Chapter Three – “Marriage and the kingdom of God” contends the principle: “Your marriage is to demonstrate that it’s good to live under God’s reign.” The biblical basis for the thesis of this chapter is from Ephesians 5:22-33.

Chapter Four – “Marriage and the Submission of God’s people” states the principle: “As the church submits to Christ, so wives put their husband’s will before their own.” The background for the principle discussed in this chapter is from 1 Peter 3:1-7.

Chapter Five – “Marriage and the Loving authority of Christ” discusses the principle: “As Christ loves the church, husbands put their wife’s interests before their own.” The basis for discussion in this chapter is from Mark 10:40-45.

Part Two: Gospel-Centered Relationships – The Five Chapters in this section cover:

Chapter Six – “Grace” – The principle on grace is that “grace means we can always begin again.” The key passages are Titus 3:3-8; 1 Corinthians 6:9-11; Titus 2:11-14; and Ephesians 4:26-27.

Chapter Seven – “Love” – Enumerates the principle: “daily thoughtfulness matters more than grand gestures.” The biblical content for this chapter is based on John 13:1-17.

Chapter Eight – “Conflict” – States the principle: “Conflict begins when my selfish desires are denied by my spouse.” The passage dealing with conflict is from James 3:13-18.

Chapter Nine – “Reconciliation” – Focuses on the principle: “Reconciliation begins when my selfish desires are denied by me.” The biblical basis of discussion for this chapter comes from James 4:1-12.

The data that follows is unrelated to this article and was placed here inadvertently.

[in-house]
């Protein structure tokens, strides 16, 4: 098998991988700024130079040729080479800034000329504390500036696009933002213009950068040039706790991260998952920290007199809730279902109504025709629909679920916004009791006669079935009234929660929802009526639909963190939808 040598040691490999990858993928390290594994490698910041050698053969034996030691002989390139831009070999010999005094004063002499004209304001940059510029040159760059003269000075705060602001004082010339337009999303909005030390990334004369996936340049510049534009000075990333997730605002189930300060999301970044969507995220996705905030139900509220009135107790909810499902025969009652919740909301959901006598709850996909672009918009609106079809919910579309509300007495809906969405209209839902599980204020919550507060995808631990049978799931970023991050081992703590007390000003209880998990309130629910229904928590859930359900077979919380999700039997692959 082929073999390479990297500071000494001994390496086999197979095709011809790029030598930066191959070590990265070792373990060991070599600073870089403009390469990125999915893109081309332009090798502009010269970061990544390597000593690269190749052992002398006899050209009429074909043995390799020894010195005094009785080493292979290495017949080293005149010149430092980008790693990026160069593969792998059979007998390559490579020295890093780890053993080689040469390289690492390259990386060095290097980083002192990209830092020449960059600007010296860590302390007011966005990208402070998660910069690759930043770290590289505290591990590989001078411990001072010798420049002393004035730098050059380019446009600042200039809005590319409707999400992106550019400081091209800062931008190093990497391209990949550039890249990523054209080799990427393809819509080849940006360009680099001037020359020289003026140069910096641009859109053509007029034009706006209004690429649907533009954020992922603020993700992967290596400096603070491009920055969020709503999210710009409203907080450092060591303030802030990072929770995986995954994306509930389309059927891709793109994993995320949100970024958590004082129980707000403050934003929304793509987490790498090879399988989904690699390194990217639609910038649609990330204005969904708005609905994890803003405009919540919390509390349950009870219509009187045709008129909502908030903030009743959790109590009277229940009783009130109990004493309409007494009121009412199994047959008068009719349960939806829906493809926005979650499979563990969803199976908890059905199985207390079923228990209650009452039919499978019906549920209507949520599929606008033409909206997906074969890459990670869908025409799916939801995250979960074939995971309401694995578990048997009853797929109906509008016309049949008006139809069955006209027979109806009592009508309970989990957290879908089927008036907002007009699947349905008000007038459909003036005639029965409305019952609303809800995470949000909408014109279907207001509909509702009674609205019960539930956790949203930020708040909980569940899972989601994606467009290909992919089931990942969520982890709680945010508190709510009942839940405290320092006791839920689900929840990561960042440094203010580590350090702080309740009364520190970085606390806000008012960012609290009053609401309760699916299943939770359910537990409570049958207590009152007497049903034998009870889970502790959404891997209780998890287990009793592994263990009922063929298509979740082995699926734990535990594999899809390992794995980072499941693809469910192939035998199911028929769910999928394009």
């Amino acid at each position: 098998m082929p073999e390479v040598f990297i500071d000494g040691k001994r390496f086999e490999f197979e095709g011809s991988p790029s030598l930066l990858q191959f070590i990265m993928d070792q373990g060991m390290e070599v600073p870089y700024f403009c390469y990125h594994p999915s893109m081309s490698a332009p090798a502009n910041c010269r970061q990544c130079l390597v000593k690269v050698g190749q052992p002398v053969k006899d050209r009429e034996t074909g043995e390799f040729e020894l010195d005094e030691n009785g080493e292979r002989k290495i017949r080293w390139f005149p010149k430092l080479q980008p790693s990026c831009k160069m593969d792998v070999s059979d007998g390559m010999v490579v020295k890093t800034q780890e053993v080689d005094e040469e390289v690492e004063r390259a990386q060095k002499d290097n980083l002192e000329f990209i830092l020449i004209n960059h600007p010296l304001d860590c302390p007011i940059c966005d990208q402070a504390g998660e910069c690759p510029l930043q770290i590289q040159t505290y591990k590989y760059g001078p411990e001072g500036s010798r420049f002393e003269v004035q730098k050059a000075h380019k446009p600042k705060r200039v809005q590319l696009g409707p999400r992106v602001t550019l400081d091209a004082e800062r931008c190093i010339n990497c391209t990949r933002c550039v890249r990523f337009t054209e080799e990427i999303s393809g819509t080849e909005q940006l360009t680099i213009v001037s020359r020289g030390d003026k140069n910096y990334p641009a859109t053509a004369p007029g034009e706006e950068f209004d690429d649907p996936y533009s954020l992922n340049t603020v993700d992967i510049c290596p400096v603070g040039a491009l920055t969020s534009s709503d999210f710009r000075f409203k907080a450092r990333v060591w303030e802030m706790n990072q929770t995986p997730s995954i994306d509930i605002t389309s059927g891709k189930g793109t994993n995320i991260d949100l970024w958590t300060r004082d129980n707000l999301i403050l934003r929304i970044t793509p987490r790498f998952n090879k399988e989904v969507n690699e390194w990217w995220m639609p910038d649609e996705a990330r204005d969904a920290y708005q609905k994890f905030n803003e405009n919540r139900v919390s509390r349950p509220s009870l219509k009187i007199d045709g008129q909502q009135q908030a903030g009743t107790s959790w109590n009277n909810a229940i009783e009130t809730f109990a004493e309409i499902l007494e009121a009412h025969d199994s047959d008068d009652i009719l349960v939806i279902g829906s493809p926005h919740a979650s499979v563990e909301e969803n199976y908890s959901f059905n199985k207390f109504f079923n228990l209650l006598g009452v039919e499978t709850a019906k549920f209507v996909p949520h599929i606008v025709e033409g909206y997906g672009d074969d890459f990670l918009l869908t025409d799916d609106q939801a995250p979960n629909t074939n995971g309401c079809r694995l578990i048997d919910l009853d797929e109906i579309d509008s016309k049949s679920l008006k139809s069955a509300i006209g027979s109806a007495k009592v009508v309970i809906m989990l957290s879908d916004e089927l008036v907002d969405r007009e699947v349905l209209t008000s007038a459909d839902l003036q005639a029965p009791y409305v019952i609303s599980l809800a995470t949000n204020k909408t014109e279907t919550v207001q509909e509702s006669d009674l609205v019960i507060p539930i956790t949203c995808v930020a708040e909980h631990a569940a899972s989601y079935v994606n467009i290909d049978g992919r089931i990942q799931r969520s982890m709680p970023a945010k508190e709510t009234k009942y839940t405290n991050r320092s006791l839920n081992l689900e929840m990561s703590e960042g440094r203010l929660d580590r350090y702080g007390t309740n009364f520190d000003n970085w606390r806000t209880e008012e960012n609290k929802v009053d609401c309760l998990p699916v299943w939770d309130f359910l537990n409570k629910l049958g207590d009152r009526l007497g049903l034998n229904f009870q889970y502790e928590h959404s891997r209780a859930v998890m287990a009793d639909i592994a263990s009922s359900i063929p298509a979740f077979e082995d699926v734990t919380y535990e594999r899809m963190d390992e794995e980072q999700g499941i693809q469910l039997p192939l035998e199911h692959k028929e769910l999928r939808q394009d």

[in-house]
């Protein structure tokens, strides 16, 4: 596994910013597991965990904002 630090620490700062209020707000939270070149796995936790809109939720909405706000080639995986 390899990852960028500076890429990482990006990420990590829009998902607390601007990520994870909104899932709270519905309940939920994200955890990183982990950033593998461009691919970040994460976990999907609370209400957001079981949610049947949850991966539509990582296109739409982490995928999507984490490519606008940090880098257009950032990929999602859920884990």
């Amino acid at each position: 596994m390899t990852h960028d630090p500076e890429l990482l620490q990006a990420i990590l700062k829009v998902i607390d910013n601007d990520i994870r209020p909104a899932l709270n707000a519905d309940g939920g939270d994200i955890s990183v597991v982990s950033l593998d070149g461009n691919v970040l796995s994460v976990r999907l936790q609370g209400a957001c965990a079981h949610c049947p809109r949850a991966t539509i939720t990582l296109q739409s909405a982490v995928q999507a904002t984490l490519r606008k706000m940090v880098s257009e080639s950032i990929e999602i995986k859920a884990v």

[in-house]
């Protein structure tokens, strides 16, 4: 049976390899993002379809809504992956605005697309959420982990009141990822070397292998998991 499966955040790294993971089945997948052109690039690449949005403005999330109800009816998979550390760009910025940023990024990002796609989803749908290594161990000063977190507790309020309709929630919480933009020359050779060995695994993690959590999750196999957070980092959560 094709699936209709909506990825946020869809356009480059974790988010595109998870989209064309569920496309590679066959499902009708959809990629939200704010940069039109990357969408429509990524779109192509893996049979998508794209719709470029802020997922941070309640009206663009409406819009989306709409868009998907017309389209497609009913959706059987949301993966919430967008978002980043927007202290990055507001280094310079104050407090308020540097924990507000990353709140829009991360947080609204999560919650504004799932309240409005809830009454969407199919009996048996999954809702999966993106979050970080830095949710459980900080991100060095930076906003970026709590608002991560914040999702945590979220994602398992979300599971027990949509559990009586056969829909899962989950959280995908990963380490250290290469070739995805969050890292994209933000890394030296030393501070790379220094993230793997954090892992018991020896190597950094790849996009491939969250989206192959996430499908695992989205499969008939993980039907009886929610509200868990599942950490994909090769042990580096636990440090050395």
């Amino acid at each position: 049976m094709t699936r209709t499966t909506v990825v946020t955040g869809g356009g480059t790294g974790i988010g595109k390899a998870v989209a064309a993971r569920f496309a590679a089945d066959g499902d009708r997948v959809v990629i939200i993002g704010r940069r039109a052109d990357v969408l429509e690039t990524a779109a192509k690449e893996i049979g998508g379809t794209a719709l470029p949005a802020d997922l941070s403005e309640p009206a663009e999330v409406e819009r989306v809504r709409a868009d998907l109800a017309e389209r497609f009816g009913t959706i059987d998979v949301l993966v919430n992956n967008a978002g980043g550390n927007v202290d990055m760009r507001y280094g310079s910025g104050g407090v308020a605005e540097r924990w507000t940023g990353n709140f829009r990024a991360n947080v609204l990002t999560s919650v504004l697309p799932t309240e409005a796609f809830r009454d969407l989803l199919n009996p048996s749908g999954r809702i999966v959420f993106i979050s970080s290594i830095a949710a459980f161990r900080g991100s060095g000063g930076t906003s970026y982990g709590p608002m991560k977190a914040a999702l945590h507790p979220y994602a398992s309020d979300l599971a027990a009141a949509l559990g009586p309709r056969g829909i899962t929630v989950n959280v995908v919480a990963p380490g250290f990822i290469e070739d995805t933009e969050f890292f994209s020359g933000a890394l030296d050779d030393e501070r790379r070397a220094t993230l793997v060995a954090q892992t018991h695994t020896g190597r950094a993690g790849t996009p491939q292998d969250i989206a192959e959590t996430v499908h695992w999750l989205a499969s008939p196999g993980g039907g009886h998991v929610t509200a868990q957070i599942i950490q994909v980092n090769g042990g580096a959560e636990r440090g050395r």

Chapter Ten – “Forgiveness” – Highlights the principle: “Trust must be earned and forgiveness must be given.” The key text on forgiveness is from Matthew 18:21-35.

Part Three: Gospel-Centered Sex – The five chapters in this section are on:

Chapter 11: “Enjoying sex” on the principle: “it’s our duty to enjoy marital sex.” The featured passage in this chapter is Song of Songs 4:12-5:1.

Chapter 12: “Loving sex” elaborates on the principle: “Good sex begins long before you take your clothes off.” The primary passage for this chapter is Song of Songs 4:1-16.

Chapter 13: “Transforming sex” develops the principle: “We get sex wrong because we get God wrong.” The key biblical passage developed is Romans 1:18-25.

Chapter 14: “Gospel-centered beauty” hones in on the principle: “Love finds us beautiful and love makes beautiful.” The numerous passages developed are Song of Songs 1:5-6, 8-10; Romans 12:2; Proverbs 5:18-19; 1 Peter 3:3.

Chapter 15: The conclusion of the book “Marriage is not forever” solidifies the principle: “Find your identity and joy in God rather than in marriage.” The main biblical passages developed are John 4:4-26; Mark 12:18-25; Revelation 21:3-4.

I thoroughly enjoyed this book. I will be using it in the context of counseling and coaching couples who desire marriage; those who are already married; and be using it in the context of small groups in the church. I highly recommend this book because it is indeed gospel centered; it covers the major bases of a Christian marriage; and is not overwhelming for those who are not readers. I especially recommend it for guys (and gals) who don’t enjoy reading, or simply don’t have a lot of time on their hands. Each chapter is only a few pages long, and you can get a lot of substance and help in a short amount of time if you just want to read on a specific topic in the book. It gives excellent food for thought and discussion and will be very beneficial to any couple no matter how long they have been married.